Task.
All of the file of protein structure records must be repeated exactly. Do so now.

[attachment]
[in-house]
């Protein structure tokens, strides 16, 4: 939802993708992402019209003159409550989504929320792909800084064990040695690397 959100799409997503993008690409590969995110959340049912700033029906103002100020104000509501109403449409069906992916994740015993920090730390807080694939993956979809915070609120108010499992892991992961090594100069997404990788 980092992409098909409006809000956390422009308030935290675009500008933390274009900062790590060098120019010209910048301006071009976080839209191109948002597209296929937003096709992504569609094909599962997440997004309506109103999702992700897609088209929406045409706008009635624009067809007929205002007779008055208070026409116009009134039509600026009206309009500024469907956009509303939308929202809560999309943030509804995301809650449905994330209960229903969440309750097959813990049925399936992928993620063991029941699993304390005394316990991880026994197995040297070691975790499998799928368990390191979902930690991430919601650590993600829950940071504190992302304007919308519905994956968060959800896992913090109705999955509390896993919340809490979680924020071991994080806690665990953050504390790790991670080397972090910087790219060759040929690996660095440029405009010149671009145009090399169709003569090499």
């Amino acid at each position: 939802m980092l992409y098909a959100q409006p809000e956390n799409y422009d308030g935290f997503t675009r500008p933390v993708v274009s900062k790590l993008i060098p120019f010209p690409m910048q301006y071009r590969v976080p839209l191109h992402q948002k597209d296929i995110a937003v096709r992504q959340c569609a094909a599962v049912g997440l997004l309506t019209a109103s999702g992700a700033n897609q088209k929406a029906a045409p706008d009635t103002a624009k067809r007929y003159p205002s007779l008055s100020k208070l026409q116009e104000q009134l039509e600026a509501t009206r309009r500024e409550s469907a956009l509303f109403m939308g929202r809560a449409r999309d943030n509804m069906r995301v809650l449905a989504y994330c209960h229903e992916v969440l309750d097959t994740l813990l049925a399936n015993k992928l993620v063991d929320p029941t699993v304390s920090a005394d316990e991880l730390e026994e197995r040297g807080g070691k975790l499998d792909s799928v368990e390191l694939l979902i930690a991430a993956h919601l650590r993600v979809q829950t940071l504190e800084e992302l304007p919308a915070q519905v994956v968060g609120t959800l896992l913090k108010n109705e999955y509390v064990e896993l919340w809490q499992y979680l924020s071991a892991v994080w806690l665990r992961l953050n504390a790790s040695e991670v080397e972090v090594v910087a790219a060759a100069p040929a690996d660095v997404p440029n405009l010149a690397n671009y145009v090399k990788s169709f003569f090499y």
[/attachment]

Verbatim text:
[in-house]
């Protein structure tokens, strides 16, 4: 939802993708992402019209003159409550989504929320792909800084064990040695690397 959100799409997503993008690409590969995110959340049912700033029906103002100020104000509501109403449409069906992916994740015993920090730390807080694939993956979809915070609120108010499992892991992961090594100069997404990788 980092992409098909409006809000956390422009308030935290675009500008933390274009900062790590060098120019010209910048301006071009976080839209191109948002597209296929937003096709992504569609094909599962997440997004309506109103999702992700897609088209929406045409706008009635624009067809007929205002007779008055208070026409116009009134039509600026009206309009500024469907956009509303939308929202809560999309943030509804995301809650449905994330209960229903969440309750097959813990049925399936992928993620063991029941699993304390005394316990991880026994197995040297070691975790499998799928368990390191979902930690991430919601650590993600829950940071504190992302304007919308519905994956968060959800896992913090109705999955509390896993919340809490979680924020071991994080806690665990953050504390790790991670080397972090910087790219060759040929690996660095440029405009010149671009145009090399169709003569090499």
């Amino acid at each position: 939802m980092l992409y098909a959100q409006p809000e956390n799409y422009d308030g935290f997503t675009r500008p933390v993708v274009s900062k790590l993008i060098p120019f010209p690409m910048q301006y071009r590969v976080p839209l191109h992402q948002k597209d296929i995110a937003v096709r992504q959340c569609a094909a599962v049912g997440l997004l309506t019209a109103s999702g992700a700033n897609q088209k929406a029906a045409p706008d009635t103002a624009k067809r007929y003159p205002s007779l008055s100020k208070l026409q116009e104000q009134l039509e600026a509501t009206r309009r500024e409550s469907a956009l509303f109403m939308g929202r809560a449409r999309d943030n509804m069906r995301v809650l449905a989504y994330c209960h229903e992916v969440l309750d097959t994740l813990l049925a399936n015993k992928l993620v063991d929320p029941t699993v304390s920090a005394d316990e991880l730390e026994e197995r040297g807080g070691k975790l499998d792909s799928v368990e390191l694939l979902i930690a991430a993956h919601l650590r993600v979809q829950t940071l504190e800084e992302l304007p919308a915070q519905v994956v968060g609120t959800l896992l913090k108010n109705e999955y509390v064990e896993l919340w809490q499992y979680l924020s071991a892991v994080w806690l665990r992961l953050n504390a790790s040695e991670v080397e972090v090594v910087a790219a060759a100069p040929a690996d660095v997404p440029n405009l010149a690397n671009y145009v090399k990788s169709f003569f090499y």